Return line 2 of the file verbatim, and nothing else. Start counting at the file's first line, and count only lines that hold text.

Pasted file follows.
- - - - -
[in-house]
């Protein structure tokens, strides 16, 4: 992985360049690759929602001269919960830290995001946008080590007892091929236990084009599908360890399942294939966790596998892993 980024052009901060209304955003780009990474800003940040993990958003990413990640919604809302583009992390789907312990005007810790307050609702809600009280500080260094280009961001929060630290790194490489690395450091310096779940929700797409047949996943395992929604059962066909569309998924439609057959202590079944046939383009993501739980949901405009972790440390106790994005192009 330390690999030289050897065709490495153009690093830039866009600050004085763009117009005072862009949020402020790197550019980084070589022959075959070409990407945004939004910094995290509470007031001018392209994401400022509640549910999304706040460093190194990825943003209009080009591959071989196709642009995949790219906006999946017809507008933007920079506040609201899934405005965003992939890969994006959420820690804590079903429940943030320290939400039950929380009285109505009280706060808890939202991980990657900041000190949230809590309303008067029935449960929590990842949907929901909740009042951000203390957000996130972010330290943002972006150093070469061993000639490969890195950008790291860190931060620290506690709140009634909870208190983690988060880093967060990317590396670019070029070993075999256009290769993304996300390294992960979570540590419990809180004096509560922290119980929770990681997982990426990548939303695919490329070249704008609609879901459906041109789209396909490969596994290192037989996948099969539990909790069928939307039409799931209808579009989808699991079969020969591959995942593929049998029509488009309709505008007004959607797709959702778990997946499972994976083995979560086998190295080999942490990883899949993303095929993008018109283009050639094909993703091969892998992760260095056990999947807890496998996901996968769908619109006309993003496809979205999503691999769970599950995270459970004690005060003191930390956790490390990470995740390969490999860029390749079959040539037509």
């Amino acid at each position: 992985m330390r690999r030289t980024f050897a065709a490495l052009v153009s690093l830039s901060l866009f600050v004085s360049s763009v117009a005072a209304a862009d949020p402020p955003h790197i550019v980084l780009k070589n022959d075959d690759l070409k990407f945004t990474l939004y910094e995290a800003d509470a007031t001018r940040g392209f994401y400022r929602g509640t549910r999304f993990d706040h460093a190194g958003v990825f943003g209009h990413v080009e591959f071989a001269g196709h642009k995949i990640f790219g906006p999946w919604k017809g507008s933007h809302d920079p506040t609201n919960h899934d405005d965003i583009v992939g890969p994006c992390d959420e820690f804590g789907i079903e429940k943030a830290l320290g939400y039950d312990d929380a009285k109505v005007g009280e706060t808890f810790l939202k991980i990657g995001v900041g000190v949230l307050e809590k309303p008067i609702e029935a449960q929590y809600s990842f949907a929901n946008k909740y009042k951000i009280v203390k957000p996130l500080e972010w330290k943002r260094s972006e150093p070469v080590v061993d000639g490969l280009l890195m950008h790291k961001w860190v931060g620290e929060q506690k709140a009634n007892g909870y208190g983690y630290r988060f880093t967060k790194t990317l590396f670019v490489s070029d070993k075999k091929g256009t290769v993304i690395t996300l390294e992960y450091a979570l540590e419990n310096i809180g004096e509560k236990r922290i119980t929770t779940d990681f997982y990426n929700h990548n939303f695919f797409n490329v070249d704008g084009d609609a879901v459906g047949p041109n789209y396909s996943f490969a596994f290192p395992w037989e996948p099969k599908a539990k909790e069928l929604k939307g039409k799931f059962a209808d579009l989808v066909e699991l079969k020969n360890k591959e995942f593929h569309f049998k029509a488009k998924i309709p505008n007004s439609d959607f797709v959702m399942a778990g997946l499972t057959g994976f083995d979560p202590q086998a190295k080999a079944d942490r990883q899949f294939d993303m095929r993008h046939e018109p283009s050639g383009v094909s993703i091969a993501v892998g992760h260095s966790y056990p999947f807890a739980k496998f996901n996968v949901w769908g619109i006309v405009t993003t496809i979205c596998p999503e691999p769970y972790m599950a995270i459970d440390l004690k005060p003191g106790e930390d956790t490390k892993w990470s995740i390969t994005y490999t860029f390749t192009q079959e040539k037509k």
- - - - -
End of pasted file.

């Protein structure tokens, strides 16, 4: 992985360049690759929602001269919960830290995001946008080590007892091929236990084009599908360890399942294939966790596998892993 980024052009901060209304955003780009990474800003940040993990958003990413990640919604809302583009992390789907312990005007810790307050609702809600009280500080260094280009961001929060630290790194490489690395450091310096779940929700797409047949996943395992929604059962066909569309998924439609057959202590079944046939383009993501739980949901405009972790440390106790994005192009 330390690999030289050897065709490495153009690093830039866009600050004085763009117009005072862009949020402020790197550019980084070589022959075959070409990407945004939004910094995290509470007031001018392209994401400022509640549910999304706040460093190194990825943003209009080009591959071989196709642009995949790219906006999946017809507008933007920079506040609201899934405005965003992939890969994006959420820690804590079903429940943030320290939400039950929380009285109505009280706060808890939202991980990657900041000190949230809590309303008067029935449960929590990842949907929901909740009042951000203390957000996130972010330290943002972006150093070469061993000639490969890195950008790291860190931060620290506690709140009634909870208190983690988060880093967060990317590396670019070029070993075999256009290769993304996300390294992960979570540590419990809180004096509560922290119980929770990681997982990426990548939303695919490329070249704008609609879901459906041109789209396909490969596994290192037989996948099969539990909790069928939307039409799931209808579009989808699991079969020969591959995942593929049998029509488009309709505008007004959607797709959702778990997946499972994976083995979560086998190295080999942490990883899949993303095929993008018109283009050639094909993703091969892998992760260095056990999947807890496998996901996968769908619109006309993003496809979205999503691999769970599950995270459970004690005060003191930390956790490390990470995740390969490999860029390749079959040539037509």